To win a game, a player must be in one of the following situations:
1 - The player was able to capture all of the opponent’s pawns;
2 - The player was able to move one of its pawns to the last row of the board relative to him; or
3 - The player was able to make a move that leaves the opponent with no legal movement for his next move.

Based on this, we now know all the information needed to play the game.

How the machine learns the game? Positive and negative reinforcements

This is the interesting part. How to make a mechanical system out of matchboxes that mimics a learning style? And how to simulate this system in a python code?

First thing to explain here is the matchboxes system. According the Prof. Gardner’s publication, we need 24 matchboxes to simulate a learning computer. Each little box will represent a board state, and by that I mean every possible board configuration that the non-human player can find during a single game.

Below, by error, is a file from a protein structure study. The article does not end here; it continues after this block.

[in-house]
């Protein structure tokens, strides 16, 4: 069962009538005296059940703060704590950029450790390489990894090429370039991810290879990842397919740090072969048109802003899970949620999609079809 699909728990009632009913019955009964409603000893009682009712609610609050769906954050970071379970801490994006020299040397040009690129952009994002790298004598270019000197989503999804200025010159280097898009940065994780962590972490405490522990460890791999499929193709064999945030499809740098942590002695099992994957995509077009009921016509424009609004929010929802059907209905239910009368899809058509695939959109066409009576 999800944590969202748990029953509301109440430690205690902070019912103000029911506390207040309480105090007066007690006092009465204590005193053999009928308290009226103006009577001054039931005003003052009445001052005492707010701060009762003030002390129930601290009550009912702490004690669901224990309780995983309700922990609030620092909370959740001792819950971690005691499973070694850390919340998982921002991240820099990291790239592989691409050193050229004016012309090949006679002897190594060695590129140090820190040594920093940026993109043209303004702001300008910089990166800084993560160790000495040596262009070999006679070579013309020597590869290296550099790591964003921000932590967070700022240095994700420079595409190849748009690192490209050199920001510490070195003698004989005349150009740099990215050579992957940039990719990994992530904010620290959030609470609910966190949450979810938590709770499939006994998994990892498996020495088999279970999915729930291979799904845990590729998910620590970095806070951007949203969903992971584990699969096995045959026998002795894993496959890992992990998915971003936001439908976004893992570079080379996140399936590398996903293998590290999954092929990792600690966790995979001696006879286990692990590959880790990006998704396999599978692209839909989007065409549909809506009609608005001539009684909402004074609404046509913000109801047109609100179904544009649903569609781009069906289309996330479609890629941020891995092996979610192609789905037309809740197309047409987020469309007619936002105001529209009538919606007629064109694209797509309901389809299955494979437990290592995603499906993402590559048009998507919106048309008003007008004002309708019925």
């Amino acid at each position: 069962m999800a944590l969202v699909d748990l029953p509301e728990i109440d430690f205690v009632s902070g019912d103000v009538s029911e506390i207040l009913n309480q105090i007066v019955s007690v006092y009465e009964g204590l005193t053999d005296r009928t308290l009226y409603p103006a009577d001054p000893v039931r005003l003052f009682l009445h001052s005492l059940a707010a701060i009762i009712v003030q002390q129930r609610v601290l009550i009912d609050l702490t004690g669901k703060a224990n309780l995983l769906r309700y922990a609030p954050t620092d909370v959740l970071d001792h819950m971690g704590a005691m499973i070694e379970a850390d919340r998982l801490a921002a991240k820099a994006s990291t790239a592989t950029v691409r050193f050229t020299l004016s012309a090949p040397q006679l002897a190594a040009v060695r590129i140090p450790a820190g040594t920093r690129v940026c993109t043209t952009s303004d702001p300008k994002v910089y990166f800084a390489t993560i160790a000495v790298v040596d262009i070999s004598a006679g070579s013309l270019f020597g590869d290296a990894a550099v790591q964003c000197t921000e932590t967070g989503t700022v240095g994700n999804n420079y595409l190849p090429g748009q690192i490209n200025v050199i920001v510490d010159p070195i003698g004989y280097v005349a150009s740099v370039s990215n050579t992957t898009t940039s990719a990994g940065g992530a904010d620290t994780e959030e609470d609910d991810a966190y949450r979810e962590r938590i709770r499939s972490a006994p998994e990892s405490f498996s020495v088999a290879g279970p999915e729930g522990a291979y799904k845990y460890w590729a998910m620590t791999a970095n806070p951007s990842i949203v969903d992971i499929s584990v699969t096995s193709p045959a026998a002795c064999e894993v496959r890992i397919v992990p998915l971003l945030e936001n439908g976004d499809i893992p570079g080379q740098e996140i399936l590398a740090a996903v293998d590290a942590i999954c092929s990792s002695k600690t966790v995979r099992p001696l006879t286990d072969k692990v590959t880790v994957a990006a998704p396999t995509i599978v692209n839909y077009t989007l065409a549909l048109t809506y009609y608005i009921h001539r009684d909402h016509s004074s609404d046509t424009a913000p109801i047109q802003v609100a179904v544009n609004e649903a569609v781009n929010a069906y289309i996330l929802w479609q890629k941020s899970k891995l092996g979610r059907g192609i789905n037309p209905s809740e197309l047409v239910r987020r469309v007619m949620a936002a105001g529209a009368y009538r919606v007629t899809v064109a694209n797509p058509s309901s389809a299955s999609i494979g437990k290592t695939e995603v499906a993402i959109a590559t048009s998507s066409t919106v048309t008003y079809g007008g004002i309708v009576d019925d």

So, in this system, we can draw little 3 by 3 boards on one of the faces of the matchboxes, along with the pieces of that specific board position. Also, we have to represent every single possible move that the machine can make if it is presented with this board configuration. We can use arrows for this, and each arrow must be colored with a unique color to differentiate it from the others. The reason for this is that inside each matchbox we have to put little things that also represent a specific move the machine can make, and each thing has to have the same colors as the arrows. Those “things” I’m talking about can be anything: little balls, little pieces of paper, whatever.